Potassium bromide (KBr) is a salt, widely used as an anticonvulsant and a sedative in the late 19th and early 20th centuries, with over-the-counter use extending to 1975 in the US. Its action is due to the bromide ion (sodium bromide is equally effective). Potassium bromide is used as a veterinary drug, as an antiepileptic medication for dogs and cats.

Under standard conditions, potassium bromide is a white crystalline powder. It is freely soluble in water. In a dilute aqueous solution, potassium bromide tastes sweet, at higher concentrations it tastes bitter, and at even higher concentrations it tastes salty. These effects are mainly due to the properties of the potassium ion—sodium bromide tastes salty at any concentration. In high concentration, potassium bromide strongly irritates the gastric mucous membrane, causing nausea and sometimes vomiting (a typical effect of all soluble potassium salts). chemical used as a restrainer in most developing solutions and as a rehalogenizing agent in bleaches.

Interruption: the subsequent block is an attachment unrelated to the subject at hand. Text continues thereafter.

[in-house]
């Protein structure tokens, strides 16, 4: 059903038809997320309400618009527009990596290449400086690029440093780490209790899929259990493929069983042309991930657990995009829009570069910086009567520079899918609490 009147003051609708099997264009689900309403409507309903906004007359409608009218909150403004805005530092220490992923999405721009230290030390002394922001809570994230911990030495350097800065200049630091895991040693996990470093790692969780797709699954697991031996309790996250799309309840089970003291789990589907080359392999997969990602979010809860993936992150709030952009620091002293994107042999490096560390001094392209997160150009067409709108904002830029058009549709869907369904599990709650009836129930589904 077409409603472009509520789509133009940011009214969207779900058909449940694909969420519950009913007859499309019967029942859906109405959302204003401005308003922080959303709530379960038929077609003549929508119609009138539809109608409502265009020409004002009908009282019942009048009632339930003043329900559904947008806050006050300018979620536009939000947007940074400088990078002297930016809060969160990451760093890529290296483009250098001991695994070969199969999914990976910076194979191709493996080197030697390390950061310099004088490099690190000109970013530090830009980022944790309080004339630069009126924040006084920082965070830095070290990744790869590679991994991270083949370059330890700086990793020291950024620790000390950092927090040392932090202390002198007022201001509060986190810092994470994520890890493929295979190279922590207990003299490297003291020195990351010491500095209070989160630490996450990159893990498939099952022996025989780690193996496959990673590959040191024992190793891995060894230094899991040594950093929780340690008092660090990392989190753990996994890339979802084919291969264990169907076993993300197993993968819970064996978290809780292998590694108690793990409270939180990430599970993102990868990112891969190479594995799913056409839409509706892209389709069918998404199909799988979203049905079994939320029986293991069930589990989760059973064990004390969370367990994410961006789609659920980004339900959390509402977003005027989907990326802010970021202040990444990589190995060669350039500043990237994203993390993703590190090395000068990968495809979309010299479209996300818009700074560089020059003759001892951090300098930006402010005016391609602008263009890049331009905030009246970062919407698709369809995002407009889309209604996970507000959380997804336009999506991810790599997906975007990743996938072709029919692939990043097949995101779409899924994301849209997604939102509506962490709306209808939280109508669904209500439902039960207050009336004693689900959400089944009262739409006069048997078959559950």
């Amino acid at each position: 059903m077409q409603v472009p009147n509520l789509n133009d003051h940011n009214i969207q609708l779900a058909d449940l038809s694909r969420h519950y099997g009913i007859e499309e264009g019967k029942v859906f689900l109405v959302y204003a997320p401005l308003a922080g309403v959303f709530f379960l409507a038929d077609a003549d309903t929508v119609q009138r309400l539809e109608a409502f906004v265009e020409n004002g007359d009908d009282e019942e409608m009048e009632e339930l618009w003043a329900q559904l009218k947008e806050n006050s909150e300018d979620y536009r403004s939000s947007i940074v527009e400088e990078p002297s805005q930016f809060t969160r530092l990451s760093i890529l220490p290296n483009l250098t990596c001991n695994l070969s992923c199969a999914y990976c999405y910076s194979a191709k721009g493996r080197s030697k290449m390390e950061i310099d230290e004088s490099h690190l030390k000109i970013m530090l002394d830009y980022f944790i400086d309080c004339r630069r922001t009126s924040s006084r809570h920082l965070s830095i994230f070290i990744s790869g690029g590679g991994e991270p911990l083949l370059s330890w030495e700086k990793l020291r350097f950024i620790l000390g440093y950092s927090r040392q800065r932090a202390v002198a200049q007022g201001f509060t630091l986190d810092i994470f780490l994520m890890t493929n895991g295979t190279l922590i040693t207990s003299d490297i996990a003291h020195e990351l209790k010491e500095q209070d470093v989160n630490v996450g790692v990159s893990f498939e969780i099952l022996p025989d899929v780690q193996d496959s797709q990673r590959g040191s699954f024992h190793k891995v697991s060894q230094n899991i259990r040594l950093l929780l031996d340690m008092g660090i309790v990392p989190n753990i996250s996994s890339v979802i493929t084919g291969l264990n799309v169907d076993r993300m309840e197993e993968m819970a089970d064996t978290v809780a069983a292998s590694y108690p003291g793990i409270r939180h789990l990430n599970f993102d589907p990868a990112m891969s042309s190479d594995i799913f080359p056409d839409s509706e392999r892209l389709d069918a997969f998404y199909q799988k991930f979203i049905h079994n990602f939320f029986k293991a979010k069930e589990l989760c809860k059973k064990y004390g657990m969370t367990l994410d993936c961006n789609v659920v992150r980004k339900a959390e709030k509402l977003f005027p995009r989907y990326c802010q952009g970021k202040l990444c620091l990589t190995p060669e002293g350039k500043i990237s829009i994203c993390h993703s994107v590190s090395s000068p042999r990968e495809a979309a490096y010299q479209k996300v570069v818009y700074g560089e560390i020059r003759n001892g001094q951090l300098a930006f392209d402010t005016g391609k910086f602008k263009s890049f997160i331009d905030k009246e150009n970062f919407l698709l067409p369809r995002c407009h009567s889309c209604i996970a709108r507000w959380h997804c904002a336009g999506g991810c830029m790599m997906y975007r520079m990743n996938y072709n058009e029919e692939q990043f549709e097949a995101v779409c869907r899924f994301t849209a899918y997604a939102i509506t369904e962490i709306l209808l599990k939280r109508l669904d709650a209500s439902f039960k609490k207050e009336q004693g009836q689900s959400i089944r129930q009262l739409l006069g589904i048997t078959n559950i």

In addition to manufacture of silver bromide, potassium bromide is used as a restrainer in black and white developer formulas. It improves differentiation between exposed and unexposed crystals of silver halide, and thus reduces fog


Plain collodion USP (Not the flexible collodion)

(Dutch- collodium  German-  French –   Spanish-  )


www.labstuff.nl (Capelle a/d IJssel)

Collodion is a flammable, syrupy solution of pyroxylin (a.k.a. “nitrocellulose”, “cellulose nitrate”, “flash paper”, and “gun cotton”) in ether and alcohol. There are two basic types; flexible and non-flexible. The flexible type is often used as a surgical dressing or to hold dressings in place. When painted on the skin, collodion dries to form a flexible nitrocellulose film. While it is initially colorless, it discolors over time. Non-flexible collodion is often used in theatrical make-up.



(Dutch-ether  German-Äther  French – l’éther  Spanish- éter  )